It all began with the Tour de Donut. (What a name!) This last time I only did ten miles of it. I was out of shape, every hill was a challenge. One of them started me thinking: when on a bicycle, every hill is a negation. It is a deal brokered between biker, bike and hill. If any of the three are not in agreement, the deal is off and the hill is not surmounted. I wondered how a horse would fare on this hill – I was in Amish country after all. I wondered how often a person would be willing to climb this hill if all they had was foot, hoof or bike tire.
And then it hit me. Not literally, thankfully, but how malevolently useful is a car. Cars make hills flat. Sure, a terribly long or steep hill still might tax a car, but seriously, hills are no challenge for an automobile. Cars make going to the store trivial. Cars make going to the store many times a day trivial.
And therein lies the problem. Well, one problem. Cars create within us a certain type of forgetting. We forget the idea of distance, we forget concepts like topography, and we forget the cost involved in travelling like this. If we were on foot or using a bike we would notice every hill – preparing for the climbs and maybe rejoicing for the descents. Not so with a car. The car’s travel is measured in time, not miles. If we are late, we just accelerate. Hills are of no consequence. We dominate our surroundings, oblivious to its challenges and its benefits. We pay more attention to the pavement than to the world around us. The scenery is something to be overcome or consumed, not appreciated. That is the tax for the benefit of the automobile: a world reduced to a box within a moving scene.
I thought further. I am an amateur woodworker. Thanks to the likes of Nick Offerman and Paul Sellers, I am becoming more interested in hand tools than power tools. With power tools you can assert your will on just about any type of wood in any type of condition. A circular saw, a table saw, a planer, a jointer, a router – all of these useful tools cut through wood like a hot knife through butter. Who cares about grain? Who cares about hardness? All succumb to the power of circular motion, created by a motor, and passed on to a blade or cutting bit of some kind. You can make that birdhouse in no time. But it comes at a cost.
With a handsaw you have to know more. You need to know the difference between cutting with the grain and across the grain. You need to use a type of saw that will make the edges of your dovetail joints sharp, and you need the skill to keep it in the correct plane as you cut. And speaking of planes, you need to know if the wood is hard or soft, you need to know which direction the grain is running, you need to account for moisture content and knots and all other sorts of information that the wood has to offer before work is finished, and sometimes even before work is started.
The hand tool user has to know more, so the work, again, is more a negotiation than an imposition. You have to come to an agreement between craftswoman, tool, and wood. The wood-worker knows more about the wood and therefore is likely to build an even more amazing birdhouse – a birdhouse that is the result of a harmonious relationship between the person and the material.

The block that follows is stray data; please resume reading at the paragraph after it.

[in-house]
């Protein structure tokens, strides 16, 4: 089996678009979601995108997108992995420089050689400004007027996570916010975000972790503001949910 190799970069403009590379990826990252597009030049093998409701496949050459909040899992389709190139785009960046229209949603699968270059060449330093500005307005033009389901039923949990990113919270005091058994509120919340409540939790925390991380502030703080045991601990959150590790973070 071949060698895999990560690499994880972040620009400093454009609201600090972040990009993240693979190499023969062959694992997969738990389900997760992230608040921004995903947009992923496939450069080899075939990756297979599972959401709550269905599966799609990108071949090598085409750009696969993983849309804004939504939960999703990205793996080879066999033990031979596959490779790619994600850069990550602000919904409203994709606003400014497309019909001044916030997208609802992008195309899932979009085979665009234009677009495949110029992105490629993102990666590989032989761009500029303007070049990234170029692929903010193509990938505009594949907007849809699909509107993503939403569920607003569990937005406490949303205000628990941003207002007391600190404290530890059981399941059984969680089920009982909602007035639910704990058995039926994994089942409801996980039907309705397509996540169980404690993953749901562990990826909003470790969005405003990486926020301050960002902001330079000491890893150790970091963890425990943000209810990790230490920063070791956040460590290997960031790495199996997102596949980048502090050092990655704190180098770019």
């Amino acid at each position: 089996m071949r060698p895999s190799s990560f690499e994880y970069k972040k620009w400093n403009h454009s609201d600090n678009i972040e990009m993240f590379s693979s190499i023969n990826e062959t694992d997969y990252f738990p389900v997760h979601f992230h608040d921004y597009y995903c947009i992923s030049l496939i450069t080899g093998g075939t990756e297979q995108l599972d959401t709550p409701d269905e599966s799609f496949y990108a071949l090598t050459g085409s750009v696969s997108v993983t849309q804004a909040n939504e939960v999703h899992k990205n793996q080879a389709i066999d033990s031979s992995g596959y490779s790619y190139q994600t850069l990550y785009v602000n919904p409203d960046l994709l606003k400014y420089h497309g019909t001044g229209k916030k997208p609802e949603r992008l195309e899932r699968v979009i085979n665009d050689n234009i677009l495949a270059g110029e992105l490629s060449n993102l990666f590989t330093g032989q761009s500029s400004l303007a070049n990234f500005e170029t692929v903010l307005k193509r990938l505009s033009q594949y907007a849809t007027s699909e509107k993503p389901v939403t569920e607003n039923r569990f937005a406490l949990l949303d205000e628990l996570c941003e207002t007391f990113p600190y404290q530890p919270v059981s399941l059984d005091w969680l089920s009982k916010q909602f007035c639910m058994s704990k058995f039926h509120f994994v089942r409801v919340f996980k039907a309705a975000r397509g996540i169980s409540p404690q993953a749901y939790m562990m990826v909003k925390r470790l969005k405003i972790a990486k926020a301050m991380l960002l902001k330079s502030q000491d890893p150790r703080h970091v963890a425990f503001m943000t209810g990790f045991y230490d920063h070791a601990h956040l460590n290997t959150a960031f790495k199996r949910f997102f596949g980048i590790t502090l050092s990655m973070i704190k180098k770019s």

A final realization of a list that is by no means exhausted is that the medium you through which you are reading this message also comes at a cost. Messages are sent and immediately received. Texts are responded to at break-neck speeds sometimes without the care needed to assure clear and successful communication. Messages become throwaways, consumed, and inconsequential.
My great aunts and my mother wrote to each other every week. Every Friday or Saturday we would receive a letter from them. My mother would keep the envelope from the letter that had come the previous week and would use it to take little notes of the events of the days following. Then on Sunday night she would compose a letter of her own, written by her own hand, that would tell of the week’s events and maybe answer some things that came in the letter from Friday or Saturday. And while these letters took time to send and to receive, they reflected a care and even a love that is just not obvious in a text or an email that is sent within a minute of the receipt of the most recent message. These letters were not just communiques, but they even had a certain aesthetic to them, the elegant beauty of someone’s handwriting, the choice of stationery and the like. If you messed up, you had to start over if you wanted it to be neat, so you took extra care in crafting a letter. Thoughtfulness, planning, and care were all part of a well written letter.
The immediate response lacks care, and sometimes it lacks the restraint necessary to respond to a letter or message that was not so diplomatic. The speed is nice, but something gets lost in the transaction.
Of course, we could talk about the cow that went into your burger, or the chicken, or even the Maryland blue crab. Each of these consumables involves a significant commitment that involves an ultimate cost. This, however, is a conversation for another day.
All of these things are representative of an increasing loss of the relationship between person and object (subject?). The person becomes the sole agent, and everything around them becomes a consumable. There is no conversation, no negotiation, no appreciation of beauty as a participant in that beauty, but rather as a spectator of said beauty, if there is any beauty at all. It all comes at a cost –our willingness to integrate with the world around us, the care and concern for things of beauty in our surroundings, even our very humanity.